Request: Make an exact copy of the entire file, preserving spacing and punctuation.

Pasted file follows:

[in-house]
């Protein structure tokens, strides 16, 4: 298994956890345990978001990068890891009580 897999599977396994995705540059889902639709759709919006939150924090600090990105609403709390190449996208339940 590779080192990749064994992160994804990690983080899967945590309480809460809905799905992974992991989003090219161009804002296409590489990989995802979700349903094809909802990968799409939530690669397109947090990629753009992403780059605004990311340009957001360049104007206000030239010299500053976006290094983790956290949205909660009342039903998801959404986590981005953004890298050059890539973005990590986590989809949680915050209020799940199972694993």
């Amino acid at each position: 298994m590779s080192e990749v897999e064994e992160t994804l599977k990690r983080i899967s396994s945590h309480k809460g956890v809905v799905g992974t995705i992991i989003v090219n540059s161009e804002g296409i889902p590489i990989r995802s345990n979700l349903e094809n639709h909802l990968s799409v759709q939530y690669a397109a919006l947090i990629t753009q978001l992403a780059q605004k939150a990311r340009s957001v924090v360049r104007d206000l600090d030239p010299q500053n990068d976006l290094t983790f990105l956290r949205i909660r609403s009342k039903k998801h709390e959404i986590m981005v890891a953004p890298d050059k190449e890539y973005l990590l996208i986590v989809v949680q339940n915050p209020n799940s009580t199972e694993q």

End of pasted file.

[in-house]
């Protein structure tokens, strides 16, 4: 298994956890345990978001990068890891009580 897999599977396994995705540059889902639709759709919006939150924090600090990105609403709390190449996208339940 590779080192990749064994992160994804990690983080899967945590309480809460809905799905992974992991989003090219161009804002296409590489990989995802979700349903094809909802990968799409939530690669397109947090990629753009992403780059605004990311340009957001360049104007206000030239010299500053976006290094983790956290949205909660009342039903998801959404986590981005953004890298050059890539973005990590986590989809949680915050209020799940199972694993």
């Amino acid at each position: 298994m590779s080192e990749v897999e064994e992160t994804l599977k990690r983080i899967s396994s945590h309480k809460g956890v809905v799905g992974t995705i992991i989003v090219n540059s161009e804002g296409i889902p590489i990989r995802s345990n979700l349903e094809n639709h909802l990968s799409v759709q939530y690669a397109a919006l947090i990629t753009q978001l992403a780059q605004k939150a990311r340009s957001v924090v360049r104007d206000l600090d030239p010299q500053n990068d976006l290094t983790f990105l956290r949205i909660r609403s009342k039903k998801h709390e959404i986590m981005v890891a953004p890298d050059k190449e890539y973005l990590l996208i986590v989809v949680q339940n915050p209020n799940s009580t199972e694993q």